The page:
The King’s Gambit is a dangerous chess opening for White to use against 1…e5.
One way of meeting the King’s Gambit is by offering a gambit of our own – the Falkbeer Counter-Gambit: 2…d5. This is a move chosen by one of the greatest attacking players of all time, Paul Morphy.
GM Damian Lemos knows how to use the Falkbeer Counter-Gambit for maximum effect against the King’s Gambit. Take a look at some of the many wonderful possibilities it offers Black in this video.
King’s Gambit Chess Opening: Falkbeer Counter-Gambit
Black Offers A Gambit of His Own
The Falkbeer Counter-Gambit offers Black an open position with the easy and rapid development of his pieces. Black, unlike White, doesn’t weaken the position of his castled king with his gambit.
The strength of 2…d5 is that Black meets a flank attack (2.f4) by striking back immediately in the center.
If the classical principles of chess still apply to hypermodern openings, they apply in equal measure to the classical chess openings that begin 1.e4 e5.
White really has little choice but to accept the gambit or transpose to the Vienna Game with 3.Nc3. A sensible way for Black to continue is with 3…Nf6 when White will soon regret weakening his kingside with the f4-pawn advance.
For example, 4.fxe5 Nxe4 5.Nxe4 dxe4 allows Black to develop with …Nc6, and …Bc5. The bishop prevents White from castling because the f-pawn has moved.
This is why White usually continues playing in the spirit of the King’s Gambit with 3.exd5 exf4 4.Nf3 Nf6
In this position, White has two main moves 5.Bc4 and 5.Bb5+
Falkbeer Counter-Gambit 5.Bc4
1.e4 e5 2.f4 d5 3.exd5 exf4 4.Nf3 Nf6 5.Bc4
Now it is Black who must decide between 5…Nxd5 or 5…c6. Even within the Falkbeer Counter-Gambit, you will find an approach to fit your playing style.
5…Nxd5 is the more solid approach and was played by GM Peter Svidler. However, if you enjoy playing chess gambits, then 5.c6 6.dxc6 Nxc6 is the way to play this position.
After 5…Nxd5 6.Bd5 Qxd5 7.Nc3 Qd8 8.d4 Be7 9.Bxf4 0-0 10.0-0 Bf5 Black has the bishop pair in an open position and the safer king.
Take a look at how GM Peter Svidler converted this position into a win against strong GM Alexei Fedorov, who was rated 2684 at the time.
Fedorov, Alexei – Svidler, Peter, 0-1, RUS-chT, 2000
Falkbeer Counter-Gambit 5.Bb5+
1.e4 e5 2.f4 d5 3.exd5 exf4 4.Nf3 Nf6 5.Bb5+
White can win a pawn in the next few moves, but Black’s compensation is more than adequate.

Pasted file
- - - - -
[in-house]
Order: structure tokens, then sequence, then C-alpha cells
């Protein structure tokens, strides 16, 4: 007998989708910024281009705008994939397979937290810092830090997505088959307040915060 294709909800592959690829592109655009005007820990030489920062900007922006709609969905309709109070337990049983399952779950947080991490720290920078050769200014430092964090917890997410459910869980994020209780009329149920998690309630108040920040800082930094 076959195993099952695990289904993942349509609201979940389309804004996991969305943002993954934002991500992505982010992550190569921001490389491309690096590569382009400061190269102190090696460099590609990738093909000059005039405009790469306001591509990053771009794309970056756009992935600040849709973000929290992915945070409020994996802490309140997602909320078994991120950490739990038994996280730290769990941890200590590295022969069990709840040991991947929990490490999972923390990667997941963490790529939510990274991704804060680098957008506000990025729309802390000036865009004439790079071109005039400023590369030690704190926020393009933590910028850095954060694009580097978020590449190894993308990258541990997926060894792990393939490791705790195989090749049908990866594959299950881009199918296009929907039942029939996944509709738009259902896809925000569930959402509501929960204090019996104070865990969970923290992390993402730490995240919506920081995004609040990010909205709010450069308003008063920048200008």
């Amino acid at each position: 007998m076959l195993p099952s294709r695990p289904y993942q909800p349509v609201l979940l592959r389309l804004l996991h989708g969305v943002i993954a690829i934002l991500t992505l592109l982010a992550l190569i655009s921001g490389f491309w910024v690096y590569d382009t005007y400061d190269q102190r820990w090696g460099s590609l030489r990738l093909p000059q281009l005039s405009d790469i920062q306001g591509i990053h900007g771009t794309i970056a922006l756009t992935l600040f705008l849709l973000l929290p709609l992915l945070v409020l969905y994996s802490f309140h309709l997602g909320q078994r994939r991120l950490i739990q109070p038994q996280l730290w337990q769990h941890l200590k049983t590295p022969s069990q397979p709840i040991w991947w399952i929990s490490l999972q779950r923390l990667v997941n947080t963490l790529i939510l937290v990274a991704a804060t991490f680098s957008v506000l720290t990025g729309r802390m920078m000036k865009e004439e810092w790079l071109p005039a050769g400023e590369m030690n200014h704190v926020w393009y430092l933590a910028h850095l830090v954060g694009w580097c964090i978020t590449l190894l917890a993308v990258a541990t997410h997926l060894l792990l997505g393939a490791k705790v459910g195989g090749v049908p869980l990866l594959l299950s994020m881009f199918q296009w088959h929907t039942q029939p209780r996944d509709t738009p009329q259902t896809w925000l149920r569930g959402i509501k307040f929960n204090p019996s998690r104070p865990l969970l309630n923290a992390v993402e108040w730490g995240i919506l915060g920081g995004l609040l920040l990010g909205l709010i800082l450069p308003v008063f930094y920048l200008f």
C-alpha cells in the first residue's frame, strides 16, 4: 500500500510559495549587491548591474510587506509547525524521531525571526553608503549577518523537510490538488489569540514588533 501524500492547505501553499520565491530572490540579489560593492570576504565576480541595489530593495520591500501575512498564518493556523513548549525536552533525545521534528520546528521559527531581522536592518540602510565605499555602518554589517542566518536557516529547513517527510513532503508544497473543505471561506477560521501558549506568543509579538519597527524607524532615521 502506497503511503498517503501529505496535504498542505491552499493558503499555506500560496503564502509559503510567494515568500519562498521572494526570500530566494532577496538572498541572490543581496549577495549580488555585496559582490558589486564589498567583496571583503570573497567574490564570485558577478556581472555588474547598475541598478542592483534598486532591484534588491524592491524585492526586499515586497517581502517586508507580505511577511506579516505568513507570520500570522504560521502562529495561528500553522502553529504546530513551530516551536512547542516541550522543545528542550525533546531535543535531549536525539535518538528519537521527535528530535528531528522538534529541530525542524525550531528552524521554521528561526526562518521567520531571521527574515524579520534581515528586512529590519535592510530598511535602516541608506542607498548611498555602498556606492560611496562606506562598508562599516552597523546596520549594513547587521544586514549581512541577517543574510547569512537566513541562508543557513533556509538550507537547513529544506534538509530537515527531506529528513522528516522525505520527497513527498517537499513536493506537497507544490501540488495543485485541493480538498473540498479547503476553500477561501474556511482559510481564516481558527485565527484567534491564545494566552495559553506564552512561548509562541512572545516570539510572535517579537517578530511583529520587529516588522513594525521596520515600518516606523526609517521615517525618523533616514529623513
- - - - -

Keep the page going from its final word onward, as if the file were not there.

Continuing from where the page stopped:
5…c6 6.dxc6 Nx6 7.Qe2+ Be6 8.Ng5 0-0 9.Nxe6 fxe6 10.Qxe6+ Kh8
Black can take control of the e-file with a gain of tempo by playing …Rae8.
Black has a nice lead in development and is one move away from connecting his rooks. In contrast, all the White queenside pieces are on their original squares.
Zimin, Alexey – Ovod, Evgenija, 0-1, St Petersburg Botvinnik 100 op, 2011
King’s Gambit Chess Opening: The Classical Variation
The Classical Approach with 2…Bc5
There is no need to enter the wild complications of the King’s Gambit Accepted chess opening when a classical approach with 2…Bc5 will take the sting out of the gambit.
1.e4 e5 2.f4 Bc5
2…Bc5 also sets a deadly trap for any unprepared White player. 3.fxe5 is met with 3…Qh4+, when White loses a rook with 4.g3 Qxe4+ or is checkmated after 4.Ke2 Qxh4# since the bishop on c5 controls f2.
The bishop on c5 is such a powerful piece White will often spend two tempi to exchange it with Na4 and Nxc5 or Nxb6.
2…Bc5 is a strong defense based on sound chess principles, and you don’t need to know a lot of theory to play it successfully. The opening moves are sensible developing moves that are easily remembered.
White Plays 7.Na4
1.e4 e5 2.f4 Bc5 3.Nf3 d6 4.Nc3 Nf6 5.Bc4 Nc6 6.d3 Bg4 7.Na4
In this position, Black’s main options are between the equally strong 7…Bb6 or 7…0-0. The main difference being if you are comfortable with doubled c-pawns (after Nxc5) or doubled b-pawns (after Nxb6).
Van der Laan, Dinard – Van der Wiel, John, 0-1, Leiden LCT op-A 5th, 2011
White Plays 7.h3
1.e4 e5 2.f4 Bc5 3.Nf3 d6 4.Nc3 Nf6 5.Bc4 Nc6 6.d3 Bg4 7.h3
7…Bxf3 8.Qxf3 Nd4 9.Qg3 0-0
Black does well to resist the temptation to play 9…Nxc2 because the g7-pawn is under attack.
Sokolov, Alexander – Jurasek, M., 0-1, TCh-CZE 1 Liga Zapad, 2018
Final Thoughts on the King’s Gambit Chess Opening
Like many gambit openings, the King’s Gambit can be dangerous against an unprepared opponent. Fortunately, it doesn’t take much for Black to neutralize the King’s Gambit, and you can do it with natural developing moves.
Of course, even if Black can equalize, many players are happy to play the King’s Gambit because of the dangers it poses if Black goes wrong. This means White will at worst reach an equal position.
The good news for players who want to meet 1.e4 with 1…e5 is that you can meet the King’s Gambit with confidence that you can equalize and do so in a way that fits your playing style. There’s every reason to consider your opening a success when you achieve an equal position with Black.
The King’s Gambit is an opening worthy of respect, but with a little preparation, you can feel confident about holding your own against it with Black.
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